Tag Archives: Public Sector Workers in Alberta

Black Friday gets new meaning in Alberta as UCP plans to sack thousands of frontline public sector workers

As conservative partisans gather at the Westin Hotel near the Calgary International Airport tonight for the United Conservative Party annual general meeting, thousands of public sector workers are wondering whether they will have a job next year.

Despite promising during the election not to cut front-line services, it appears that today was the day that Premier Jason Kenney chose to break that promise, giving a new meaning to Black Friday for many Alberta workers.

Beginning on April 20, 2020, the Alberta government and its agencies will begin laying-off an estimated 750 Registered Nurses and Registered Psychiatric Nurses represented by United Nurses of Alberta, more than 1,000 health care workers represented by the Health Sciences Association of Alberta, and the elimination of more than 5,600 full time equivalent positions held by workers represented by the Alberta Union of Provincial Employees.

This does not include layoffs of teachers by school boards reacting to lower than expected education funding in the provincial budget. The Calgary Board of Education announced last week that it expects to layoff 300 teachers as a results of the UCP budget. And about 90 government lawyers are expected to be laid-off by the Department of Justice, representing about 37 per cent of the lawyers working in the government’s Legal Services branch.

From hospitals to lab services to schools, these kind of layoffs will undoubtably impact frontline workers and the delivery of the excellent public services that Albertans depend upon every day.

The layoffs are expected to take place over the next three years, but this latest development comes one week after the government seized control of public sector pension funds and moved to rollback wages of public sector workers.

Unlike some previous conservative leaders in Alberta, who saw a positive role for government and public services in society, Kenney and the team of advisors surrounding him are committed to an ideological project that is bigger than just balancing the provincial budget. They want to reshape Alberta in a more free-market and individualist image that includes increased privatization of all government services and a much more combative relationship with public sector workers and the unions that represent them.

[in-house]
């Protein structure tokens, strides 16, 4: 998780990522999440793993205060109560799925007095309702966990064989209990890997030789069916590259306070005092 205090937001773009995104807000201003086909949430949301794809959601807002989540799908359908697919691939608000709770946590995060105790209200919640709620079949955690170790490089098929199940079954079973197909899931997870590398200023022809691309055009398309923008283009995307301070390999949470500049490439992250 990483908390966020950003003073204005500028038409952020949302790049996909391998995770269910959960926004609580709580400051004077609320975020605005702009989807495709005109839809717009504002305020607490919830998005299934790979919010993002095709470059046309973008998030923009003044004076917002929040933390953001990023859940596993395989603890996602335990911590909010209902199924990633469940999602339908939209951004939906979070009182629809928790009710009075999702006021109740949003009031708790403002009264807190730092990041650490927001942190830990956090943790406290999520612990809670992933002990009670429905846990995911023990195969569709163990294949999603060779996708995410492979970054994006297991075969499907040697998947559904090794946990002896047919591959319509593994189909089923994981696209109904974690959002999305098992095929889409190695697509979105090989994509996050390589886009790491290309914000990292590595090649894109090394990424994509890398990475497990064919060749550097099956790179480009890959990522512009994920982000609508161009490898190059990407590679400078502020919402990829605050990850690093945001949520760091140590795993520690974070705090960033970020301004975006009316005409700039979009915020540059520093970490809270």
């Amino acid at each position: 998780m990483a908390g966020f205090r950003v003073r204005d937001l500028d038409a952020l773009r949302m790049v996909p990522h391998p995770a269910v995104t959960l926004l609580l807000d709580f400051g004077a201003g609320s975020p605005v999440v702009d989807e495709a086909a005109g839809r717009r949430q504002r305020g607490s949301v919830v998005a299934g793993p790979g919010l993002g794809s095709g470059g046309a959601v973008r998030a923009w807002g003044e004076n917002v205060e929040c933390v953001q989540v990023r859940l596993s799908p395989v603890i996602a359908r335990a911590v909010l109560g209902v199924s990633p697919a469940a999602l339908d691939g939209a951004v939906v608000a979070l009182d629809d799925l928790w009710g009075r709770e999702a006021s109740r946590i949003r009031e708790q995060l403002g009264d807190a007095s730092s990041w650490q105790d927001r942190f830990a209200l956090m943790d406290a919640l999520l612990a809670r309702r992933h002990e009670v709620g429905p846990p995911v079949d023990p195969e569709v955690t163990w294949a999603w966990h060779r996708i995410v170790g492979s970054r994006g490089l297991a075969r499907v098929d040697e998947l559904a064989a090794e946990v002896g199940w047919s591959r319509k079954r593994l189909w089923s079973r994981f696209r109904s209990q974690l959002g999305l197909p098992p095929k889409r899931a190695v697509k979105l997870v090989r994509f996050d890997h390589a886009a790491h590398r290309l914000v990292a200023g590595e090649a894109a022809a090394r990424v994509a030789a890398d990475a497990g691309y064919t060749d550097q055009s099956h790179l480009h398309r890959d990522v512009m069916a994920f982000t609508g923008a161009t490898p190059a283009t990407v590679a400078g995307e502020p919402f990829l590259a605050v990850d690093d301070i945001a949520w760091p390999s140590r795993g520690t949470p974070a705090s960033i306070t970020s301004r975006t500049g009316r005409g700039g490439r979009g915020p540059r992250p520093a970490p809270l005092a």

But, as I have written before, the free market might actually be one of the UCP government’s worst enemies.

Business leaders at an exclusive Lake Louise conference today warned that ‘a declining and outdated industry, a lack of innovation and a fascination with separation’ is hurting Alberta’s image. Mary Moran, CEO of Calgary Economic Development, told the meeting that ongoing environmental criticism, delays in building oil pipelines and a surge of separatist sentiment recently led a major technology company to decide not to relocate its office to Calgary.

Kenney responded that he had not heard such criticism when he met with business owners in Houston last week. The list of people Kenney met with while he was in Texas has not been released to the public, but it is likely they are aware of the growing list of investment banks and pension funds that are divesting from the oil and gas because of that industry’s contribution to climate change.

But do not expect that to stop the UCP government, which continues to move at a breakneck speed implementing its political programme. Kenney may still have a lot of political capital to spend, but many Alberta workers will remember this Black Friday, when they discovered that his promises to them weren’t worth much more than the coroplast sign he made them on.